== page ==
MENU
CPL takes unique approach to scouting international players

When you’re the new kid on the block in a crowded and ever-growing pro sports landscape, you have to think outside of the box in order to make your mark and grow.

Innovate or stagnate, as the saying goes.

With that in mind, the Canadian Premier League is partnering up with the 21st Club, a world class data and analytics group, to recruit young international players who are interested in plying their trade in Canada’s top domestic league

The CPL’s soccer operations department and the 21st Club will work together to scout young internationals (age 23 and under) from around the world. The goal is to create a database of internationals, with the aim of placing players from it with CPL clubs.

The database of internationals will be fluid over the course of 2020, as new players will be added to the list and made available to all CPL clubs simultaneously. Teams will have to compete with one another over players, and sign them on a first come first serve basis.

It’s a new and innovative approach to international recruitment, according to James Easton, VP of Soccer Operations for the CPL. He believes this centralized scouting system will be an invaluable resource and tool for teams in the league, giving them access to a pool of internationals they might not have under normal circumstances.

“What the relationship with 21st Club does is it helps us cast our net wider and be more targeted in the types of players we want to chase after,” Easton told CanPL.ca.

“Working with 21st Club, we have come up with profiles of players we want to bring into the league that it will benefit from a sporting perspective.”

With offices in London, San Francisco and Singapore, the 21st Club is a well-respected sports intelligence agency whose staff of strategic consultants, football specialists and data scientists work with clubs and leagues from around the world in several areas pertaining to player and coaching recruitment. Its list of high-profile clients include the English Premier League, Tottenham Hotspur, and Dutch club Ajax.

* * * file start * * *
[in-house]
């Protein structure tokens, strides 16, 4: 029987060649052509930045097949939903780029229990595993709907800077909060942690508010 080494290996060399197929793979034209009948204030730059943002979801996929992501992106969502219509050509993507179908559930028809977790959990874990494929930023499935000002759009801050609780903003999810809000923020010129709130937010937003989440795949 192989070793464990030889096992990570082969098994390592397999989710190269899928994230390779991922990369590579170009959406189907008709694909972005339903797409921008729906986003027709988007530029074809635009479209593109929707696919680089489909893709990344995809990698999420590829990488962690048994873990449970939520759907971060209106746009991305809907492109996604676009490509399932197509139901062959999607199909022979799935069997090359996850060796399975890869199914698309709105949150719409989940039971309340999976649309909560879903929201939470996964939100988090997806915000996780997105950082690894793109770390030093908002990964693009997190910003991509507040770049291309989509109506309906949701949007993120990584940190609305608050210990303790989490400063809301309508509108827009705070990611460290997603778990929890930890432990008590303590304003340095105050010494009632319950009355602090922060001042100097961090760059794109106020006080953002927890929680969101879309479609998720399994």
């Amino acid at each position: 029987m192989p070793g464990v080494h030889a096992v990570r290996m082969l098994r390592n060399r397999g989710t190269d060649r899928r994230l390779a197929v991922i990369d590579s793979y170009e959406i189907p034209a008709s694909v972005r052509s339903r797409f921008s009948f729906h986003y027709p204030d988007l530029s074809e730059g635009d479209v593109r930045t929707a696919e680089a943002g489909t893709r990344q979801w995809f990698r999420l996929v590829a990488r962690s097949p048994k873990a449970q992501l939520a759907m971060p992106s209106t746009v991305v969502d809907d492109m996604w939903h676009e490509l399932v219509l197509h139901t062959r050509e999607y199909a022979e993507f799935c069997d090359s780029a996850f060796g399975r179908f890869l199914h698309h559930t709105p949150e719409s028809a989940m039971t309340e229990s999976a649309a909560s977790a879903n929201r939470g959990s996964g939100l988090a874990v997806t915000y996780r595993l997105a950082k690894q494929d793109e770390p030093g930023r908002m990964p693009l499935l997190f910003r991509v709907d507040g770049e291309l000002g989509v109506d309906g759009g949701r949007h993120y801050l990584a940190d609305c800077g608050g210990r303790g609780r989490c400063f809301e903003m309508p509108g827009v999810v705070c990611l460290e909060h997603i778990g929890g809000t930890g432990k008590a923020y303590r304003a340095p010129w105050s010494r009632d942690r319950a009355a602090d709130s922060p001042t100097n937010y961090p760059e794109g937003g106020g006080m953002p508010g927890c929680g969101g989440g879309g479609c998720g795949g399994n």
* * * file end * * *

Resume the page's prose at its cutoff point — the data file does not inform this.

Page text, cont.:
AJ Swoboda, a managing director with the 21st Club, believes his organization can help give the CPL “a competitive edge in terms of a global pool of talent that it can recruit from” that will increase the league’s overall quality of play, and entertainment value for the fans, as well as help teams get more bang for the buck with from their internationals.

“We want to challenge convention. MLS, for example, has decades of history that they have to account for whenever they make changes. But the CPL only has one year, so they can be more nimble and more flexible in how it thinks,” Swoboda told CanPL.ca.

“The sport is so global that there is talent that is unrecognized in other parts of the world, and that presents an opportunity for the CPL to find talent that is cost effective for them and find players who will improve the quality of the league.”

This centralized scouting mechanism still allows CPL clubs to retain complete autonomy in scouting and signing international players.

“In many ways, this is a resource for clubs to get a second opinion on players they’re interested in. So, this isn’t about removing the club’s ability to scout; it’s about adding on to what they’re already doing,” offered Oliver Gage, Head of Recruitment and On-Field Analysis in the CPL’s soccer operations department.

Pacific FC CEO Rob Friend, a former Canadian international with 32 caps to his credit who spent the majority of his pro career with clubs across Europe, heralds this partnership between the CPL and the 21st Club as unique in the soccer world.

“Even the biggest and best teams in the world struggle with (international scouting). This system allows us to dig up the best talent out there. So far, I’ve really been impressed with the quality of players presented to us,” Friend told CanPL.ca.